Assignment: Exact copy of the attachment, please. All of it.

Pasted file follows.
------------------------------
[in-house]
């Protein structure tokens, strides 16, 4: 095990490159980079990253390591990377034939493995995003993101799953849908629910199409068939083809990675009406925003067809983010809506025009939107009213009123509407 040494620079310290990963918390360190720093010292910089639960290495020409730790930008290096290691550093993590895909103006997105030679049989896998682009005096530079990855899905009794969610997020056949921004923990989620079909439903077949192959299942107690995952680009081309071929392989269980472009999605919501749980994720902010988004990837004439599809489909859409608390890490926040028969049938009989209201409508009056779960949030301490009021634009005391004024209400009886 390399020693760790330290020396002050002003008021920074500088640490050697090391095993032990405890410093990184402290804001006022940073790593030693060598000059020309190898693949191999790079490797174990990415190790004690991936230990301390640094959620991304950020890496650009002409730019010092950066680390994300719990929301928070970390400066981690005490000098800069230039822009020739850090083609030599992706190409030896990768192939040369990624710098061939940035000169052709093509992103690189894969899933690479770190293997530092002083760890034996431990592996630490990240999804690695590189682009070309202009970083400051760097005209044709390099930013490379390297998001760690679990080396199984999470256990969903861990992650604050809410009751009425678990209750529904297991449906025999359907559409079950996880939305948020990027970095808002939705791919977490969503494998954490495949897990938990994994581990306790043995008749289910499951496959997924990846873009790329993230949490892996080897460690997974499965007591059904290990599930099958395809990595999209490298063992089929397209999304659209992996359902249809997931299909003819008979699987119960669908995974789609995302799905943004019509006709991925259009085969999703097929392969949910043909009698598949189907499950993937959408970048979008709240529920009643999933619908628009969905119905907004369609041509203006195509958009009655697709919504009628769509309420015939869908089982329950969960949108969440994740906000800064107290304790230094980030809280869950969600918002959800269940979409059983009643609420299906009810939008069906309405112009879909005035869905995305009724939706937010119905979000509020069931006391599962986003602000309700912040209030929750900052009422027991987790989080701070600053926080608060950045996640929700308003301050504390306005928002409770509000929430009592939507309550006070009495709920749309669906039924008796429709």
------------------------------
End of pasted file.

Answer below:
[in-house]
């Protein structure tokens, strides 16, 4: 095990490159980079990253390591990377034939493995995003993101799953849908629910199409068939083809990675009406925003067809983010809506025009939107009213009123509407 040494620079310290990963918390360190720093010292910089639960290495020409730790930008290096290691550093993590895909103006997105030679049989896998682009005096530079990855899905009794969610997020056949921004923990989620079909439903077949192959299942107690995952680009081309071929392989269980472009999605919501749980994720902010988004990837004439599809489909859409608390890490926040028969049938009989209201409508009056779960949030301490009021634009005391004024209400009886 390399020693760790330290020396002050002003008021920074500088640490050697090391095993032990405890410093990184402290804001006022940073790593030693060598000059020309190898693949191999790079490797174990990415190790004690991936230990301390640094959620991304950020890496650009002409730019010092950066680390994300719990929301928070970390400066981690005490000098800069230039822009020739850090083609030599992706190409030896990768192939040369990624710098061939940035000169052709093509992103690189894969899933690479770190293997530092002083760890034996431990592996630490990240999804690695590189682009070309202009970083400051760097005209044709390099930013490379390297998001760690679990080396199984999470256990969903861990992650604050809410009751009425678990209750529904297991449906025999359907559409079950996880939305948020990027970095808002939705791919977490969503494998954490495949897990938990994994581990306790043995008749289910499951496959997924990846873009790329993230949490892996080897460690997974499965007591059904290990599930099958395809990595999209490298063992089929397209999304659209992996359902249809997931299909003819008979699987119960669908995974789609995302799905943004019509006709991925259009085969999703097929392969949910043909009698598949189907499950993937959408970048979008709240529920009643999933619908628009969905119905907004369609041509203006195509958009009655697709919504009628769509309420015939869908089982329950969960949108969440994740906000800064107290304790230094980030809280869950969600918002959800269940979409059983009643609420299906009810939008069906309405112009879909005035869905995305009724939706937010119905979000509020069931006391599962986003602000309700912040209030929750900052009422027991987790989080701070600053926080608060950045996640929700308003301050504390306005928002409770509000929430009592939507309550006070009495709920749309669906039924008796429709």